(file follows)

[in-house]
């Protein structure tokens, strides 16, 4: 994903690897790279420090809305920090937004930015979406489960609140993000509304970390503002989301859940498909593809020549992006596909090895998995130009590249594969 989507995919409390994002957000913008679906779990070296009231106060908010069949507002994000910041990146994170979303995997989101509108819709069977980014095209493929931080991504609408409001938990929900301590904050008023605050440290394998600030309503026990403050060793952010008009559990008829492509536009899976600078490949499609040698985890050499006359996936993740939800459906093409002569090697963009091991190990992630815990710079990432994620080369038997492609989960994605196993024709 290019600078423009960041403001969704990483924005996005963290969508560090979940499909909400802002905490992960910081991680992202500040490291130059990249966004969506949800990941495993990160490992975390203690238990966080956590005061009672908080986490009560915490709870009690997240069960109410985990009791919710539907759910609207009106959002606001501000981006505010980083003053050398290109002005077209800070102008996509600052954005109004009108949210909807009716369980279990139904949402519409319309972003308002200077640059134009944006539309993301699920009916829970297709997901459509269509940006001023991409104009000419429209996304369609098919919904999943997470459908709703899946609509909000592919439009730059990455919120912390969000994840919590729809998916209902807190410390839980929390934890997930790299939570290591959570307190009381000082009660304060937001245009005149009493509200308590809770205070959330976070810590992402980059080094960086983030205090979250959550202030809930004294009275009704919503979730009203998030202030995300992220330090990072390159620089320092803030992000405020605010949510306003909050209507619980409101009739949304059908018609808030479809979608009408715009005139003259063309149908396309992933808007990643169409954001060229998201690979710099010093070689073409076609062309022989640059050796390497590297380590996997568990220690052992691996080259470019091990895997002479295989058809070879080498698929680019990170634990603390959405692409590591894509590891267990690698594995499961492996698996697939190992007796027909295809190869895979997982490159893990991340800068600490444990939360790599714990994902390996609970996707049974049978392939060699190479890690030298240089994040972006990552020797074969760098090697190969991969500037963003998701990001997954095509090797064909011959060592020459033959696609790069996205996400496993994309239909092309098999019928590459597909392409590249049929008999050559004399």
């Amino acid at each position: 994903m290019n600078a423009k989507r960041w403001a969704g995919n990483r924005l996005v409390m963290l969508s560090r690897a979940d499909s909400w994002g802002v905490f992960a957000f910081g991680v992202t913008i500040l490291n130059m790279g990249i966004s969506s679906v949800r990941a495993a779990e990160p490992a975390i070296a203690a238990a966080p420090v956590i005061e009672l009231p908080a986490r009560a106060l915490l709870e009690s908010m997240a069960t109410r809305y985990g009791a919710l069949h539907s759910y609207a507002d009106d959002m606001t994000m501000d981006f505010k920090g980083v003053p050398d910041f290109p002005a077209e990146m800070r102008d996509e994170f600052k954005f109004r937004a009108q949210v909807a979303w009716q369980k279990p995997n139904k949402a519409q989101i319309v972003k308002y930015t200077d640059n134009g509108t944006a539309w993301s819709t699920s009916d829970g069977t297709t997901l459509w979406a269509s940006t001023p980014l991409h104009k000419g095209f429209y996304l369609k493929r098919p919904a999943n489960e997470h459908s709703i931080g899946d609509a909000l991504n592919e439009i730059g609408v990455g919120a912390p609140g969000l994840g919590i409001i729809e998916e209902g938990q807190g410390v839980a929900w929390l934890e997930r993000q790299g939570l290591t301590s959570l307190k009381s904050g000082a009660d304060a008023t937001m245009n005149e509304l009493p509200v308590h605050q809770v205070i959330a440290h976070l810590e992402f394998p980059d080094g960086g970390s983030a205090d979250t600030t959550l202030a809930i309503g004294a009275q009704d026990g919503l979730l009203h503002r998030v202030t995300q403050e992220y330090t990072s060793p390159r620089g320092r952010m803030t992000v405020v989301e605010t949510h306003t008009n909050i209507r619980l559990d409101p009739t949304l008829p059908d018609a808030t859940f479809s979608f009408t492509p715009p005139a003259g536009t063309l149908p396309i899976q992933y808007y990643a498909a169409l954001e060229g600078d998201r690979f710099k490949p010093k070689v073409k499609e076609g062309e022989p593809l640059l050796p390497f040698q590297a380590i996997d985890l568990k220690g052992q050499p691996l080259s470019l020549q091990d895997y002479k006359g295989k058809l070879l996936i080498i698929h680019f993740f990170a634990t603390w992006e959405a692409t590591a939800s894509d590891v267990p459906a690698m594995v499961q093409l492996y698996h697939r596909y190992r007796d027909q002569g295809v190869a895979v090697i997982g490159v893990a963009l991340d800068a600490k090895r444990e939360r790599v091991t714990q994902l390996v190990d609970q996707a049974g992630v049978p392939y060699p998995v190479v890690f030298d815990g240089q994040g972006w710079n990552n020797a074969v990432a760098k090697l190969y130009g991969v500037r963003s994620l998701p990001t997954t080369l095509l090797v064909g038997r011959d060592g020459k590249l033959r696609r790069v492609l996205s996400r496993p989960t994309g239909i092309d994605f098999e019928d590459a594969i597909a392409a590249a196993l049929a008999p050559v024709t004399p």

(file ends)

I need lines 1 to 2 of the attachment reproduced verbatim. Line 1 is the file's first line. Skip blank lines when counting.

[in-house]
């Protein structure tokens, strides 16, 4: 994903690897790279420090809305920090937004930015979406489960609140993000509304970390503002989301859940498909593809020549992006596909090895998995130009590249594969 989507995919409390994002957000913008679906779990070296009231106060908010069949507002994000910041990146994170979303995997989101509108819709069977980014095209493929931080991504609408409001938990929900301590904050008023605050440290394998600030309503026990403050060793952010008009559990008829492509536009899976600078490949499609040698985890050499006359996936993740939800459906093409002569090697963009091991190990992630815990710079990432994620080369038997492609989960994605196993024709 290019600078423009960041403001969704990483924005996005963290969508560090979940499909909400802002905490992960910081991680992202500040490291130059990249966004969506949800990941495993990160490992975390203690238990966080956590005061009672908080986490009560915490709870009690997240069960109410985990009791919710539907759910609207009106959002606001501000981006505010980083003053050398290109002005077209800070102008996509600052954005109004009108949210909807009716369980279990139904949402519409319309972003308002200077640059134009944006539309993301699920009916829970297709997901459509269509940006001023991409104009000419429209996304369609098919919904999943997470459908709703899946609509909000592919439009730059990455919120912390969000994840919590729809998916209902807190410390839980929390934890997930790299939570290591959570307190009381000082009660304060937001245009005149009493509200308590809770205070959330976070810590992402980059080094960086983030205090979250959550202030809930004294009275009704919503979730009203998030202030995300992220330090990072390159620089320092803030992000405020605010949510306003909050209507619980409101009739949304059908018609808030479809979608009408715009005139003259063309149908396309992933808007990643169409954001060229998201690979710099010093070689073409076609062309022989640059050796390497590297380590996997568990220690052992691996080259470019091990895997002479295989058809070879080498698929680019990170634990603390959405692409590591894509590891267990690698594995499961492996698996697939190992007796027909295809190869895979997982490159893990991340800068600490444990939360790599714990994902390996609970996707049974049978392939060699190479890690030298240089994040972006990552020797074969760098090697190969991969500037963003998701990001997954095509090797064909011959060592020459033959696609790069996205996400496993994309239909092309098999019928590459597909392409590249049929008999050559004399």